Academic journal article Northwestern University Law Review

"No Logical Stopping-Point": The Consequences of Padilla V. Kentucky's Inevitable Expansion

Academic journal article Northwestern University Law Review

"No Logical Stopping-Point": The Consequences of Padilla V. Kentucky's Inevitable Expansion

Article excerpt

ABSTRACT-In Padilla v. Kentucky, the Supreme Court held that criminal defense attorneys must warn their noncitizen clients of the adverse immigration consequences that may result from a guilty plea. Lower federal courts will inevitably expand the rule from Padilla to apply to other socalled "collateral consequences" of guilty pleas. Although the extension of Padilla to more (or all) collateral consequences of guilty pleas might theoretically raise the standard of defense attorney effectiveness and thus benefit criminal defendants, the reality is that the cost of extension will outweigh the benefits, because the provision of effective assistance will become prohibitively costly. If "Padilla warnings" are ultimately required for all collateral consequences of a guilty plea, criminal lawyers will have a difficult time effectively assisting their clients.


Jose Padilla, a Honduran national but a forty-year permanent resident of the United States, pleaded guilty to possession of marijuana in the state of Kentucky.1 Under United States law, almost all drug-related offenses, including marijuana possession, render non-United States citizens who commit them "deportable."2 However, Padilla's attorney, who advised him to plead guilty, did not inform him of the risk of deportation.3 Instead, he incorrectly advised Padilla that he "did not have to worry about immigration status since he had been in the country so long."4

Six days after entry of judgment, Padilla's correctional facility notified the Immigration and Naturalization Service (INS) that it had lodged a detainer against Padilla as a precursor to deportation.5 He then filed a motion for postconviction relief in which he alleged that his attorney provided ineffective assistance of counsel.6 Following conflicting decisions at the trial and appellate levels-the trial court denying postconviction relief and the appellate court granting it-the Kentucky Supreme Court denied Padilla's motion.7 The court found that the possibility of deportation was a collateral consequence8 of a guilty plea and held that neither affirmative misadvice about nor failure to advise of a collateral consequence constituted a violation of a person's Sixth Amendment right to assistance of counsel.9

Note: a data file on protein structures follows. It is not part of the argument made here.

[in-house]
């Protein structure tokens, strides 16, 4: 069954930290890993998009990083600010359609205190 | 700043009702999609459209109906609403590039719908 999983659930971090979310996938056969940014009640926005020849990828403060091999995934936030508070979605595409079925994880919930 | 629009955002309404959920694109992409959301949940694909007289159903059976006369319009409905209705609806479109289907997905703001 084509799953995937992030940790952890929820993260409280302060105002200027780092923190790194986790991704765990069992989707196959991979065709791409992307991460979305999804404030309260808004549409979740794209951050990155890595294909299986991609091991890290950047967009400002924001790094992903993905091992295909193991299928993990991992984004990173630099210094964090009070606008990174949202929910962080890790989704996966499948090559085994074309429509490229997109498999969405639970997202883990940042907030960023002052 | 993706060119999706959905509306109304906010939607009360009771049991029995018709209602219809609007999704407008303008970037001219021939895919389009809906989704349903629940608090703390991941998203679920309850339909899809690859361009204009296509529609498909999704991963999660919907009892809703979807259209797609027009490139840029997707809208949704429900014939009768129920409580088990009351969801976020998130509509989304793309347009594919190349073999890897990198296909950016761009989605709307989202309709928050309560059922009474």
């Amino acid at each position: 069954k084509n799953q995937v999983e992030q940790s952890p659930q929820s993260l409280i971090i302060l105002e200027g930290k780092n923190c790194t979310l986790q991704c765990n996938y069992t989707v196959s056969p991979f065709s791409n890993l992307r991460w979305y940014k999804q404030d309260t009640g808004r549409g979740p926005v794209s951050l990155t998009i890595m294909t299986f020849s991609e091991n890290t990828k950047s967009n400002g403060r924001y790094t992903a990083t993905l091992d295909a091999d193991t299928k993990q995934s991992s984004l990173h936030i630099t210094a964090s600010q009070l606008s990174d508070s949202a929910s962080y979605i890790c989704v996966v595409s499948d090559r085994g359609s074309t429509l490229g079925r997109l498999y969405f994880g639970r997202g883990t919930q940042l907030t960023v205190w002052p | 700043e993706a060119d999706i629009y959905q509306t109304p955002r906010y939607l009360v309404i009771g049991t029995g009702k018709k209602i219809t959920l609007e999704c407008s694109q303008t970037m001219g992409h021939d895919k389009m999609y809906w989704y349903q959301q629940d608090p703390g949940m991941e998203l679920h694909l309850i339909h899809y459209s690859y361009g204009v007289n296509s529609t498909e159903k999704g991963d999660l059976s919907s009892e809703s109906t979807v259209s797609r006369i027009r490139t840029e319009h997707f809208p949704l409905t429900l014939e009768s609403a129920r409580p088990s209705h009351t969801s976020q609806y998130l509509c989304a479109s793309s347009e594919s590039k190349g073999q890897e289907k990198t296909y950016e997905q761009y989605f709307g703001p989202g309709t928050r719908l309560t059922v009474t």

The United States Supreme Court granted certiorari and reversed.10 The Court held that "constitutionally competent counsel would have advised [Padilla] that his conviction for drug distribution made him subject to automatic deportation."11 Since Padilla's counsel failed to so advise him, Padilla would, on remand, be able to argue that his attorney had been ineffective.12

Some commentators have called the Padilla decision a boon for both criminal defendants and the criminal defense bar.13 To some extent, it was: the decision was certainly favorable to Jose Padilla himself, and the requirement that criminal defense lawyers learn the basics of immigration law in order to provide "Padilla warnings"14 to their clients might similarly assist other noncitizen criminal defendants. As a result of the decision, those defendants-if they did not receive Padilla warnings-may be able to obtain postconviction relief in the form of withdrawn guilty pleas, new trials, or both.

This Note argues that while the decision in Padilla was a win for Jose Padilla and similarly situated noncitizen criminal defendants, it poses significant problems for criminal defendants, their lawyers, and the entire criminal justice system. The majority's opinion purported to limit itself to immigration consequences15 and it justified that limitation by pointing to the "severity" of deportation.16 However, guilty pleas can have innumerable collateral consequences other than deportation, and their relative severities are in the eye of the beholder.17 For this reason, Justice Scalia, in dissent, expressed an ominous concern that there was "no logical stopping-point" between requiring Padilla warnings for immigration and requiring such warnings for other-or even all-collateral consequences. …

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